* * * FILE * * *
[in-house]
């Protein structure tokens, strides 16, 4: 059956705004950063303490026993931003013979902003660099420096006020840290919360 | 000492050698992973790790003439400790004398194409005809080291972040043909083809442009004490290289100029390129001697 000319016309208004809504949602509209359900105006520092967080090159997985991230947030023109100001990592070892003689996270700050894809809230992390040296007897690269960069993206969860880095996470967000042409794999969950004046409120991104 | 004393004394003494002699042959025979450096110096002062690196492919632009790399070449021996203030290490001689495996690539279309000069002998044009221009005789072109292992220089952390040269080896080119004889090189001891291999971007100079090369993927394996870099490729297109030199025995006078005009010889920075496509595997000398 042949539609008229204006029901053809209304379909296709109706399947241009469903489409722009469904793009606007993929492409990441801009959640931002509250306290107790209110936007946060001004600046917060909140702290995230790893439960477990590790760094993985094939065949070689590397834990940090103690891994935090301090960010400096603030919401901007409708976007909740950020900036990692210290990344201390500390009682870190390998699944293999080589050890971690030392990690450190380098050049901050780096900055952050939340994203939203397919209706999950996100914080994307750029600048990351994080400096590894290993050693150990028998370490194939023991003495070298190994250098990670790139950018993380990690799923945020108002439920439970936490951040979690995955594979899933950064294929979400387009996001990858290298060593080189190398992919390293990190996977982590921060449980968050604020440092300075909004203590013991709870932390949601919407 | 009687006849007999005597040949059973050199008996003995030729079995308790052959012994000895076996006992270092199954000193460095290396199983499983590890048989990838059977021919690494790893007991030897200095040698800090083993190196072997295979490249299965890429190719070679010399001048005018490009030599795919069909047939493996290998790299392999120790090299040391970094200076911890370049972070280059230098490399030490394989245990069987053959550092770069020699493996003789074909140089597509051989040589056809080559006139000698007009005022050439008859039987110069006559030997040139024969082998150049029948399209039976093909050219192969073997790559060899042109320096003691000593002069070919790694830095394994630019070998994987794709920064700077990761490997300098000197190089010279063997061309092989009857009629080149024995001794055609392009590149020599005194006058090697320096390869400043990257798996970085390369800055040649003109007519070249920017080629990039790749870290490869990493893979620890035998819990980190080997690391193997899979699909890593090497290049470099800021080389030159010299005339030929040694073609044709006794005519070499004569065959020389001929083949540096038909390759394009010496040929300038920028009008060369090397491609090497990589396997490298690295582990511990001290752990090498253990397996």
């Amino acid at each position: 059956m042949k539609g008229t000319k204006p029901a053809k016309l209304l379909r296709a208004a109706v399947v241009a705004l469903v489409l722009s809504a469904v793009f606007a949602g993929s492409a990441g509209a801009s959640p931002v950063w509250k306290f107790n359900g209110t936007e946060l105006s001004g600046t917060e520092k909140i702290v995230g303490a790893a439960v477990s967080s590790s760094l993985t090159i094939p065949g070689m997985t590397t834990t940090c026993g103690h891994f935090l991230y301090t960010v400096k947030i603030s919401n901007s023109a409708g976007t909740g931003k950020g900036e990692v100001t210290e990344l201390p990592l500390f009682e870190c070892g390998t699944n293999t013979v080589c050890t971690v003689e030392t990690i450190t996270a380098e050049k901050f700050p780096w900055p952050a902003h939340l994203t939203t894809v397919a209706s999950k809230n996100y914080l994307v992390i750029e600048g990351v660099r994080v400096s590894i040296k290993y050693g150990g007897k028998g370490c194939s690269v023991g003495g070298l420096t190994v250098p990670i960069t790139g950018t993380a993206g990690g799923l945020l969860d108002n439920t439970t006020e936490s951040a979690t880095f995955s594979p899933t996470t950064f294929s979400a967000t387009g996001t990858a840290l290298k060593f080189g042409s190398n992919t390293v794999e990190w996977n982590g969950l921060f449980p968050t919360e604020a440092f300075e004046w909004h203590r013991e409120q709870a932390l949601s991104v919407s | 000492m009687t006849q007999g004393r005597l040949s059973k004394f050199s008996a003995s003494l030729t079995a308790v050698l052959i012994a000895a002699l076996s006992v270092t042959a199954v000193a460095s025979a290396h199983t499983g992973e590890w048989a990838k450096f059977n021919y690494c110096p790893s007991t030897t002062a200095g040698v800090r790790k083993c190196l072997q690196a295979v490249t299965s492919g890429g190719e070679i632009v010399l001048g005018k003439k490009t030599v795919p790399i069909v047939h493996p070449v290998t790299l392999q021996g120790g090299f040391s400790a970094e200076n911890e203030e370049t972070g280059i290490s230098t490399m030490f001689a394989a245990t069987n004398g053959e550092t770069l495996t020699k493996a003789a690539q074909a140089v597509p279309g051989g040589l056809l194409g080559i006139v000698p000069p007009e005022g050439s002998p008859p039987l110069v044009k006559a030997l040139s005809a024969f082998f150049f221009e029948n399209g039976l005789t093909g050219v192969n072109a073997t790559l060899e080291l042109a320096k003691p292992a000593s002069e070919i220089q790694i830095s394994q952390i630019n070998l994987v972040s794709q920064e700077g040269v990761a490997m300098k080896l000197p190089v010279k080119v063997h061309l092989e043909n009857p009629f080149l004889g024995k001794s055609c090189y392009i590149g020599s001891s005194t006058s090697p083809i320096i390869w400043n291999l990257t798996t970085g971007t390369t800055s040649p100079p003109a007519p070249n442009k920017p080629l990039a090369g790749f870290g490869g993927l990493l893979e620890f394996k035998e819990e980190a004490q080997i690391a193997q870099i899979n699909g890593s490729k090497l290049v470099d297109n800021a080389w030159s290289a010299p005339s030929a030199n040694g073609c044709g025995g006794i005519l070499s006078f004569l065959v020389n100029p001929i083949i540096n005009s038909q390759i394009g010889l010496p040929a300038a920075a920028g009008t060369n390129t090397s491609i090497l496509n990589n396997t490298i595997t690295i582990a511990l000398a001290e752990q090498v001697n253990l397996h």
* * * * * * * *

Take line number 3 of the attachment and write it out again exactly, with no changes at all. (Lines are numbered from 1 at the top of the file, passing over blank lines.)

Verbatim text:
């Amino acid at each position: 059956m042949k539609g008229t000319k204006p029901a053809k016309l209304l379909r296709a208004a109706v399947v241009a705004l469903v489409l722009s809504a469904v793009f606007a949602g993929s492409a990441g509209a801009s959640p931002v950063w509250k306290f107790n359900g209110t936007e946060l105006s001004g600046t917060e520092k909140i702290v995230g303490a790893a439960v477990s967080s590790s760094l993985t090159i094939p065949g070689m997985t590397t834990t940090c026993g103690h891994f935090l991230y301090t960010v400096k947030i603030s919401n901007s023109a409708g976007t909740g931003k950020g900036e990692v100001t210290e990344l201390p990592l500390f009682e870190c070892g390998t699944n293999t013979v080589c050890t971690v003689e030392t990690i450190t996270a380098e050049k901050f700050p780096w900055p952050a902003h939340l994203t939203t894809v397919a209706s999950k809230n996100y914080l994307v992390i750029e600048g990351v660099r994080v400096s590894i040296k290993y050693g150990g007897k028998g370490c194939s690269v023991g003495g070298l420096t190994v250098p990670i960069t790139g950018t993380a993206g990690g799923l945020l969860d108002n439920t439970t006020e936490s951040a979690t880095f995955s594979p899933t996470t950064f294929s979400a967000t387009g996001t990858a840290l290298k060593f080189g042409s190398n992919t390293v794999e990190w996977n982590g969950l921060f449980p968050t919360e604020a440092f300075e004046w909004h203590r013991e409120q709870a932390l949601s991104v919407s | 000492m009687t006849q007999g004393r005597l040949s059973k004394f050199s008996a003995s003494l030729t079995a308790v050698l052959i012994a000895a002699l076996s006992v270092t042959a199954v000193a460095s025979a290396h199983t499983g992973e590890w048989a990838k450096f059977n021919y690494c110096p790893s007991t030897t002062a200095g040698v800090r790790k083993c190196l072997q690196a295979v490249t299965s492919g890429g190719e070679i632009v010399l001048g005018k003439k490009t030599v795919p790399i069909v047939h493996p070449v290998t790299l392999q021996g120790g090299f040391s400790a970094e200076n911890e203030e370049t972070g280059i290490s230098t490399m030490f001689a394989a245990t069987n004398g053959e550092t770069l495996t020699k493996a003789a690539q074909a140089v597509p279309g051989g040589l056809l194409g080559i006139v000698p000069p007009e005022g050439s002998p008859p039987l110069v044009k006559a030997l040139s005809a024969f082998f150049f221009e029948n399209g039976l005789t093909g050219v192969n072109a073997t790559l060899e080291l042109a320096k003691p292992a000593s002069e070919i220089q790694i830095s394994q952390i630019n070998l994987v972040s794709q920064e700077g040269v990761a490997m300098k080896l000197p190089v010279k080119v063997h061309l092989e043909n009857p009629f080149l004889g024995k001794s055609c090189y392009i590149g020599s001891s005194t006058s090697p083809i320096i390869w400043n291999l990257t798996t970085g971007t390369t800055s040649p100079p003109a007519p070249n442009k920017p080629l990039a090369g790749f870290g490869g993927l990493l893979e620890f394996k035998e819990e980190a004490q080997i690391a193997q870099i899979n699909g890593s490729k090497l290049v470099d297109n800021a080389w030159s290289a010299p005339s030929a030199n040694g073609c044709g025995g006794i005519l070499s006078f004569l065959v020389n100029p001929i083949i540096n005009s038909q390759i394009g010889l010496p040929a300038a920075a920028g009008t060369n390129t090397s491609i090497l496509n990589n396997t490298i595997t690295i582990a511990l000398a001290e752990q090498v001697n253990l397996h």